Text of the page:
Middle EastWorld News

People’s President: Life and legacy of Ebrahim Raeisi, who redefined politics

By Alireza Hashemi

Iran’s President Ebrahim Raeisi, Foreign Minister Hossein Amir-Abdollahian and two other officials have been declared dead after their helicopter crashed in the mountains of northwestern Iran on Sunday.

The incident took place in East Azerbaijan province after President Raeisi and his accompanying delegation were returning after inaugurating two hydraulic dams on the border with Azerbaijan.

The helicopter had to make a hard landing due to inclement weather conditions – including heavy rain and dense fog – which made it difficult for search and rescue teams to carry out the operation.

The wreckage of the chopper was discovered by emergency rescue teams in the wee hours of Monday morning in dense forests nestled between the cities of Varzaqan and Jolfa in East Azerbaijan province.

Pir-Hossein Koulivand, head of the Iranian Red Crescent Society (IRCS), announced in televised remarks that no sign of life was found on the crashed chopper, ending all hopes of survivors.

Who was Ebrahim Raeisi?

Ebrahim Raeisi was born on December 14, 1960, in the city of Mashhad in northwestern Iran.

He rose through the ranks to become one of the most important political figures in the Islamic Republic of Iran, holding many key positions, including the chief of the judiciary, before taking the helm.

From 2004 to 2014, Raeisi served as Iran’s deputy chief justice and was known for his fair and humane approach, which won him many admirers across the country.

In 2014, he was appointed as the country’s Attorney General, a position he held until 2016.

He then became the custodian of the holy shrine of Imam Reza, the eighth Shia Imam, in his hometown Mashhad. As the custodian of the shrine, he accomplished works that were not done before.

His most notable appointment came in March 2019 when the Leader of the Islamic Revolution, Ayatollah Seyyed Ali Khamenei, chose him to lead Iran’s judiciary.

He succeeded Sadeqh Amoli Larijani, who was appointed the head of the Expediency Council.

As the head of the Iranian judiciary, Raeisi initiated a much-lauded campaign against corruption in the system and enacted laws to protect women against domestic violence.

His popularity rose tremendously during his stint as the Iranian judiciary chief, which paved the ground for his political innings – as the chief executive.

How did he make a political foray?

A noted Islamic scholar, Raeisi served as a member of the Assembly of Experts from South Khorasan province and was first elected from there in the 2006 election.

In 2016, he became the deputy leader of the Assembly of Experts, a Constitutional body responsible for appointing the Leader of the Islamic Revolution. Ayatollah Jannati heads the body.

Raeisi became a household name in Iran and across the Muslim world in 2017 when he ran as a popular candidate in the presidential election against then-President Hassan Rouhani.

He ended up second in that election after Rouhani, who secured 23.5 million votes against Raeisi’s 15.7 million.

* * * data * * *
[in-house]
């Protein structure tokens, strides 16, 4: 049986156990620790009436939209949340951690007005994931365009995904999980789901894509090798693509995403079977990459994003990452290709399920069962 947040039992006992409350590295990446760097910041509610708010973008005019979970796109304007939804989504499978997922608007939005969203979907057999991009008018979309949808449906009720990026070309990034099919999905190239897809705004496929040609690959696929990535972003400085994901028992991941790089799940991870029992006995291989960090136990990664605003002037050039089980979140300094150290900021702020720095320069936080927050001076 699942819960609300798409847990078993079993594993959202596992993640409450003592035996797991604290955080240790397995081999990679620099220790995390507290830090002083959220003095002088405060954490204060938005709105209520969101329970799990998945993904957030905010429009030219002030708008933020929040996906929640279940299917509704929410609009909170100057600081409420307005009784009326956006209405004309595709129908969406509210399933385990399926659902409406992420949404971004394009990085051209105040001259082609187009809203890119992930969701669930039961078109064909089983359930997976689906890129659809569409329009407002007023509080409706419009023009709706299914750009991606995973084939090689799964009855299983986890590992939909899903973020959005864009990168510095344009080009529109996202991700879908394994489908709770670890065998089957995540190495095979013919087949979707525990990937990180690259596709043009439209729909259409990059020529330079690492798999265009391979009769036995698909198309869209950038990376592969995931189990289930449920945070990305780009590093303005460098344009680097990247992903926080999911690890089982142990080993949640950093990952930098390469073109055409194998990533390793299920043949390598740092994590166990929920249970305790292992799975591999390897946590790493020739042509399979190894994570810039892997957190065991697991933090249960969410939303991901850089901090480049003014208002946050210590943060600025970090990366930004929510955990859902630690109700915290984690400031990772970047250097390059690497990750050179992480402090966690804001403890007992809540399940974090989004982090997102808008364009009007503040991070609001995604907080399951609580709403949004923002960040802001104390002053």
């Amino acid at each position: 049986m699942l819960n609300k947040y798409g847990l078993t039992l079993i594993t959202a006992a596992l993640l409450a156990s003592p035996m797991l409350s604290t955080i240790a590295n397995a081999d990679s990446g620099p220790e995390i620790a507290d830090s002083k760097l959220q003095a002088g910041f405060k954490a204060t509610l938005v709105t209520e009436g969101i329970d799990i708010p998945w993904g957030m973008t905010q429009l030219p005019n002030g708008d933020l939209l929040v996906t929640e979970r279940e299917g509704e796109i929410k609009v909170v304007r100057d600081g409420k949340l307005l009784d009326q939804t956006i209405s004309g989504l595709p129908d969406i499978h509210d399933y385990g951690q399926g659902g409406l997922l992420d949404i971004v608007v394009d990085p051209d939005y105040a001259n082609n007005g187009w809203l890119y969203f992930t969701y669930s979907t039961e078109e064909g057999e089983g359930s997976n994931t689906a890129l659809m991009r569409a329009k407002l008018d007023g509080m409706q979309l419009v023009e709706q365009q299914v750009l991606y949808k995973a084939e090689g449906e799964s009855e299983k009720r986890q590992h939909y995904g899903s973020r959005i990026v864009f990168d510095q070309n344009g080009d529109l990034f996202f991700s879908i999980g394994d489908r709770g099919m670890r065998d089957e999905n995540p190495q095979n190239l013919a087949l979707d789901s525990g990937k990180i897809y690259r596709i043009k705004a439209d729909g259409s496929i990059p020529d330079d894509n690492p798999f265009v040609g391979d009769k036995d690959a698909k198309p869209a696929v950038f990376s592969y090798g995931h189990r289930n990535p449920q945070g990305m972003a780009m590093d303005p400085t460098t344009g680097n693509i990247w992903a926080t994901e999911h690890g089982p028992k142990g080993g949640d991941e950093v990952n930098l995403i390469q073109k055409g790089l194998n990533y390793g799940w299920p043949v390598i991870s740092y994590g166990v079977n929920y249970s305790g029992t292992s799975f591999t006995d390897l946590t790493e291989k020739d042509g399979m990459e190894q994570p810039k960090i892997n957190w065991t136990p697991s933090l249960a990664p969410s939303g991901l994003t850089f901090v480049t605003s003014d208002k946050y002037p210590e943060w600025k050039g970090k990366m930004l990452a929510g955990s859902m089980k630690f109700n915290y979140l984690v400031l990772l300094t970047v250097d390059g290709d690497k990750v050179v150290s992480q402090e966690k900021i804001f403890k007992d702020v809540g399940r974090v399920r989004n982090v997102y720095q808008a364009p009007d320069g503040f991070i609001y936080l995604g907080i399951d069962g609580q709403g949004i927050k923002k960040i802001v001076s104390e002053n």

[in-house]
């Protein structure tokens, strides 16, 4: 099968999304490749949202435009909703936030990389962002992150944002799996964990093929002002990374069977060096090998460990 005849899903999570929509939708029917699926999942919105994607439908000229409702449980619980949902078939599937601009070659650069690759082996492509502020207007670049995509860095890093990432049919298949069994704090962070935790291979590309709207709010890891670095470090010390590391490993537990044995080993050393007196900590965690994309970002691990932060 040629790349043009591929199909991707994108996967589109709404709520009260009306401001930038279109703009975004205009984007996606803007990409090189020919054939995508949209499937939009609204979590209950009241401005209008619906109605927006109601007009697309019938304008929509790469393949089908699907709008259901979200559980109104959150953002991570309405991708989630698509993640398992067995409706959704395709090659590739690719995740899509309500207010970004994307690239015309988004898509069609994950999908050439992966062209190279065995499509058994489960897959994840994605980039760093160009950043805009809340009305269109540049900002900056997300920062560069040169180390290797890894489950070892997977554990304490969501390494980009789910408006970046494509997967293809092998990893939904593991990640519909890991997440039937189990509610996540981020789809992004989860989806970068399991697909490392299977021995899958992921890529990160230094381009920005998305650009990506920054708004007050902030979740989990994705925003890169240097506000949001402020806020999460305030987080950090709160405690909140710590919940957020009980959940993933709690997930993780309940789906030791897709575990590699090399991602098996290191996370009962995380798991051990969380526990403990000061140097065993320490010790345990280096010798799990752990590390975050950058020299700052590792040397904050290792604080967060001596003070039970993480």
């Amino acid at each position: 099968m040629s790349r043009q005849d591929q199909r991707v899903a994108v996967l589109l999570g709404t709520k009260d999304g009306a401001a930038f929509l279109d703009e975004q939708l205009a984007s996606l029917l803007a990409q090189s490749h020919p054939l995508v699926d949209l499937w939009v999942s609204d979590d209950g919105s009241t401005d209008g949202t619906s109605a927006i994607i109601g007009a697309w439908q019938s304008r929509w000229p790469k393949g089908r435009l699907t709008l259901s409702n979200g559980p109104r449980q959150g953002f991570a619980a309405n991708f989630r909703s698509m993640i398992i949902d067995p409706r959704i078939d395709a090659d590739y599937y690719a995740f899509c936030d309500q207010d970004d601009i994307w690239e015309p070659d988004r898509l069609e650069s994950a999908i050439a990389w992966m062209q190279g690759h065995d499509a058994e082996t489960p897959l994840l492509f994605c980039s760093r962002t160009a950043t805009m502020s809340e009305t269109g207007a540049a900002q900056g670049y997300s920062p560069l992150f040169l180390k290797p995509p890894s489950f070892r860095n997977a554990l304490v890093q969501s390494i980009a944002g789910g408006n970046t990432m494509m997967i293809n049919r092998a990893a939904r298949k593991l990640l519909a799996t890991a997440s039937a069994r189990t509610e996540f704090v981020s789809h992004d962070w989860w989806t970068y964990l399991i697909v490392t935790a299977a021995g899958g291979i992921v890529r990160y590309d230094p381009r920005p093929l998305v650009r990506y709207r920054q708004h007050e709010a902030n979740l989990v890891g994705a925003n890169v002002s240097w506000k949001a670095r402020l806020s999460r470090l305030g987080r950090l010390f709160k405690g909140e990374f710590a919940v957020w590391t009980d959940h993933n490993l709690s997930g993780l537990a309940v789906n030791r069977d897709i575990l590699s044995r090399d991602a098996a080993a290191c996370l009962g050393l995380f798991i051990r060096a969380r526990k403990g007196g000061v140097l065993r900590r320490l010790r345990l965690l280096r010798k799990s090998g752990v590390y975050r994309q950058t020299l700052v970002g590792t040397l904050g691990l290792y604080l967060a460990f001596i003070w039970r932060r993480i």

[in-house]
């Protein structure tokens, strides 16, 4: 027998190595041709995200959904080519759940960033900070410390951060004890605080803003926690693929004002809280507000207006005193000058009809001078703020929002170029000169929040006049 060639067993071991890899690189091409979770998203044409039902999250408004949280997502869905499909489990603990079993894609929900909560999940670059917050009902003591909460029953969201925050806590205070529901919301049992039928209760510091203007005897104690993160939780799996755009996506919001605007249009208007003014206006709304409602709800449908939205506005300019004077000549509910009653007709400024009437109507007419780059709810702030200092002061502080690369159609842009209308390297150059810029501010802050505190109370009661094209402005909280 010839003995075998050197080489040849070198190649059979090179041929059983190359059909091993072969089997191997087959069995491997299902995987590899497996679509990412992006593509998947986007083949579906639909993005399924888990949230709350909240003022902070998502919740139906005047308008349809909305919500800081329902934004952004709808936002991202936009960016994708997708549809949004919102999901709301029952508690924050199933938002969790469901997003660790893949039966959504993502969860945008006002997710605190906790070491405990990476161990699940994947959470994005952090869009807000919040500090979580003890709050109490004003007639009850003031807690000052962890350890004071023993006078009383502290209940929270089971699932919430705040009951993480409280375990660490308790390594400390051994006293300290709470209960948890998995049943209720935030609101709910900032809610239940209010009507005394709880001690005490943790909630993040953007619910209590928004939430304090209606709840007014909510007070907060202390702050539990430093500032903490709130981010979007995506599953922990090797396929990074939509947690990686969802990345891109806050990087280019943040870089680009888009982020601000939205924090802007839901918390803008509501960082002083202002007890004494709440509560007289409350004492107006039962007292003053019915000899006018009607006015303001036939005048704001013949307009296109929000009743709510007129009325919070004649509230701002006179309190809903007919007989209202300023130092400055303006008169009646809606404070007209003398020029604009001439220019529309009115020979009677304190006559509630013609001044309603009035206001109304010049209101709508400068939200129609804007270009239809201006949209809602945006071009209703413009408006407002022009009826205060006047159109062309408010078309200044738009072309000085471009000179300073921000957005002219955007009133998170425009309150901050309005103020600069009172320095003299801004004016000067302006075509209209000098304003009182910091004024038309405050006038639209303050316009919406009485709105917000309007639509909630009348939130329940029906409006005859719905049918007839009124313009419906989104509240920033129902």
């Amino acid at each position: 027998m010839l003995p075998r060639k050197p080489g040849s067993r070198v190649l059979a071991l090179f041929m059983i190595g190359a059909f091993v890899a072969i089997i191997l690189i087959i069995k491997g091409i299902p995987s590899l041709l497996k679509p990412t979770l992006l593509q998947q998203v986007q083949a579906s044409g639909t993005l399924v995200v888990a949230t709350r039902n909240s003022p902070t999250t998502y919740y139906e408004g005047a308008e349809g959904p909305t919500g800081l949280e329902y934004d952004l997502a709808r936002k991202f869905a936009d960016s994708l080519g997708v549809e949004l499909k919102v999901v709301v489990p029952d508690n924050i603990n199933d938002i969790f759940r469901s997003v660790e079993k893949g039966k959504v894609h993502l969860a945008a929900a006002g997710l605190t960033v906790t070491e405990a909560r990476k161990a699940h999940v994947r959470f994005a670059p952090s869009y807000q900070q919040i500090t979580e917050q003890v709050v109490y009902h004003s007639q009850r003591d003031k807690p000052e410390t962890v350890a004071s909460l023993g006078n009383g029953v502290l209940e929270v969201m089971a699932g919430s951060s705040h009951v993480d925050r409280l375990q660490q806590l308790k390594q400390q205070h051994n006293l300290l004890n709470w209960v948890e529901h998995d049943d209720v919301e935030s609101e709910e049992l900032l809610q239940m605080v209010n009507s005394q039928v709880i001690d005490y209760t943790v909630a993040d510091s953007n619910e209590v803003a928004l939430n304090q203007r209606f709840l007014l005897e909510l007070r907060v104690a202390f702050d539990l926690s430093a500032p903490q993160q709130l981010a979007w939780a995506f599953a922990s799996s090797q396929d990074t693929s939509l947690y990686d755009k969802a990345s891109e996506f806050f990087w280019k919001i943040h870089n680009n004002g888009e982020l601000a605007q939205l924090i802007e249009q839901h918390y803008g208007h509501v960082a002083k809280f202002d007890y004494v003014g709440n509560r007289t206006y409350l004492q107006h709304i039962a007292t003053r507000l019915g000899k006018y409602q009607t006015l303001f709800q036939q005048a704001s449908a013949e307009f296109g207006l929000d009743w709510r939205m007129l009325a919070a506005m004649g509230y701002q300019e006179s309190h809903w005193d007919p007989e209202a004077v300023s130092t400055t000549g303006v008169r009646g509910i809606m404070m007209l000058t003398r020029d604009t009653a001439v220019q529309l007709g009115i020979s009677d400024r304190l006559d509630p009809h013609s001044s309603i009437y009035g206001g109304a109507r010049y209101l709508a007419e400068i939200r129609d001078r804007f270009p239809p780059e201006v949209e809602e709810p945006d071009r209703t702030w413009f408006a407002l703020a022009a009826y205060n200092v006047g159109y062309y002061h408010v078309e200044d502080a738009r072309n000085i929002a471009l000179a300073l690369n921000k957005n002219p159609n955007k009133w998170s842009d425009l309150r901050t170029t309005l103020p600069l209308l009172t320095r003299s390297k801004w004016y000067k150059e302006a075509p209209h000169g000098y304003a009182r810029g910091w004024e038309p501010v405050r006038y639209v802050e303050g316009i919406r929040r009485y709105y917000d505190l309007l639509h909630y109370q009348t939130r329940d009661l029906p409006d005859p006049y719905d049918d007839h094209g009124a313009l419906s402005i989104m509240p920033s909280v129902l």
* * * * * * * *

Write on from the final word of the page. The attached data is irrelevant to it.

However, his second presidential bid in 2021 saw him emerge as the decisive winner, assuming leadership of the country for the next four years.

In the 2021 election, Raeisi won a landslide victory, pocketing 17.9 million votes out of the 28.9 million cast, establishing his reputation as a popular political figure.

The eighth president of Iran officially began his tenure on August 3, 2021.

How was his governance different?

Raeisi’s election came at a time of significant challenges for Iran, including economic hardships exacerbated by US-led sanctions and heightened tensions with Washington.

His election campaign was centered on combating corruption and alleviating economic hardships.

After taking office, he hailed the youth as Iran’s most valuable asset and the economy’s driving force, committing to addressing their primary concerns, such as unemployment.

Moreover, Raeisi stressed the need to overhaul the bureaucratic system, combat corruption and bureaucratic inertia, and pledged to reduce inflation to a single-digit level by boosting production.

He supported diplomatic efforts to neutralize the impact of Western sanctions and improve the livelihood of the Iranian people.

A staunch critic of American presence in the region and its policy of imposing sanctions on independent nations, Raeisi vowed to “not waste a single moment” in getting sanctions lifted, rather focused.

The Iranian president declared that removing “cruel” sanctions would be an “obligation” for his administration, achievable through active economic diplomacy and neighborhood-friendly policy.

He adopted a firmer and pragmatic stance in Iran’s foreign policy, particularly in negotiations with the US and European powers to revive the 2015 nuclear accord.

His tenure witnessed fresh talks to salvage the accord that had been derailed by former US president Donald Trump. But those efforts again hit a snag due to US procrastination on sanctions removal.

The 63-year-old president passed away in a helicopter crash during a visit to Eastern Azerbaijan province, where he and his Azerbaijani counterpart, Ilham Aliyev, inaugurated two dams built on the Aras River.

Iran’s Foreign Minister, Hossein Amir-Abdollahian, the governor of Iran’s East Azerbaijan province, and other officials and bodyguards were also on board the chopper that crashed.

Related Articles

Back to top button